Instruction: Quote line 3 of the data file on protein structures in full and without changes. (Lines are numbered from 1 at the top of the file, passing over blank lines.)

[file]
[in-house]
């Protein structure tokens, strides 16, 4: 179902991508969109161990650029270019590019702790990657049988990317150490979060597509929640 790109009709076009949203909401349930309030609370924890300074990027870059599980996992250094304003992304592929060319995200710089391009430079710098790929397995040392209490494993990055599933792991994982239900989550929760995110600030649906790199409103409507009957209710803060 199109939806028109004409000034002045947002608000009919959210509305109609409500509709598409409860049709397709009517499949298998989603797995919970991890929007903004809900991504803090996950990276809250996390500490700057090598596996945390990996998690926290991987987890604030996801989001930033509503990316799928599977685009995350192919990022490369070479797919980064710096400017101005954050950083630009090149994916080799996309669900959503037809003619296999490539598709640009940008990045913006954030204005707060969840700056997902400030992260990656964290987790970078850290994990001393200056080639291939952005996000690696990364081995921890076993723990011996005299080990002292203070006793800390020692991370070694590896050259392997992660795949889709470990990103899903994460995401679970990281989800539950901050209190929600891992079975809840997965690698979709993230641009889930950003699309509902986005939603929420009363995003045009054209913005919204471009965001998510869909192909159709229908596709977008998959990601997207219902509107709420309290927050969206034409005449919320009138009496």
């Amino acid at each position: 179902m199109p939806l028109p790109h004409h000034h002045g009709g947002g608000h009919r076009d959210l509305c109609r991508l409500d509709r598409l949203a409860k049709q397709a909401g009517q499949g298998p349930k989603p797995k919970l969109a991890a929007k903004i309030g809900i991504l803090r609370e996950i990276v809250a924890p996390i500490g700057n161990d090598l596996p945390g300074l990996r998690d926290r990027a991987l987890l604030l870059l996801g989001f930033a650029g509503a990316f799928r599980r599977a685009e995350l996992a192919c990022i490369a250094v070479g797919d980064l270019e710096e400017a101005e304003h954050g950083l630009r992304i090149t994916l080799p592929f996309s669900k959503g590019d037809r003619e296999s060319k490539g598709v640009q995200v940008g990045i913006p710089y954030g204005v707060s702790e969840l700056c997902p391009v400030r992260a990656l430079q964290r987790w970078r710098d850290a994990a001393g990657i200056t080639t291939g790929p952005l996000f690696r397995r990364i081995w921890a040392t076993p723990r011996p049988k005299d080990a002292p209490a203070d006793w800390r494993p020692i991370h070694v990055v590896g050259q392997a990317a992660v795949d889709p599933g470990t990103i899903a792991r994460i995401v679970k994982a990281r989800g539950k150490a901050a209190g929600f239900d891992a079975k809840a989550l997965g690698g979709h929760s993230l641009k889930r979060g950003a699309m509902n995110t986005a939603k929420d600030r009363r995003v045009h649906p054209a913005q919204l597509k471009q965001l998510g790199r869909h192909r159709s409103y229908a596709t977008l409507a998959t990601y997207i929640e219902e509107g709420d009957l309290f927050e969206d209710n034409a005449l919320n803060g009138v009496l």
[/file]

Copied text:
């Amino acid at each position: 179902m199109p939806l028109p790109h004409h000034h002045g009709g947002g608000h009919r076009d959210l509305c109609r991508l409500d509709r598409l949203a409860k049709q397709a909401g009517q499949g298998p349930k989603p797995k919970l969109a991890a929007k903004i309030g809900i991504l803090r609370e996950i990276v809250a924890p996390i500490g700057n161990d090598l596996p945390g300074l990996r998690d926290r990027a991987l987890l604030l870059l996801g989001f930033a650029g509503a990316f799928r599980r599977a685009e995350l996992a192919c990022i490369a250094v070479g797919d980064l270019e710096e400017a101005e304003h954050g950083l630009r992304i090149t994916l080799p592929f996309s669900k959503g590019d037809r003619e296999s060319k490539g598709v640009q995200v940008g990045i913006p710089y954030g204005v707060s702790e969840l700056c997902p391009v400030r992260a990656l430079q964290r987790w970078r710098d850290a994990a001393g990657i200056t080639t291939g790929p952005l996000f690696r397995r990364i081995w921890a040392t076993p723990r011996p049988k005299d080990a002292p209490a203070d006793w800390r494993p020692i991370h070694v990055v590896g050259q392997a990317a992660v795949d889709p599933g470990t990103i899903a792991r994460i995401v679970k994982a990281r989800g539950k150490a901050a209190g929600f239900d891992a079975k809840a989550l997965g690698g979709h929760s993230l641009k889930r979060g950003a699309m509902n995110t986005a939603k929420d600030r009363r995003v045009h649906p054209a913005q919204l597509k471009q965001l998510g790199r869909h192909r159709s409103y229908a596709t977008l409507a998959t990601y997207i929640e219902e509107g709420d009957l309290f927050e969206d209710n034409a005449l919320n803060g009138v009496l």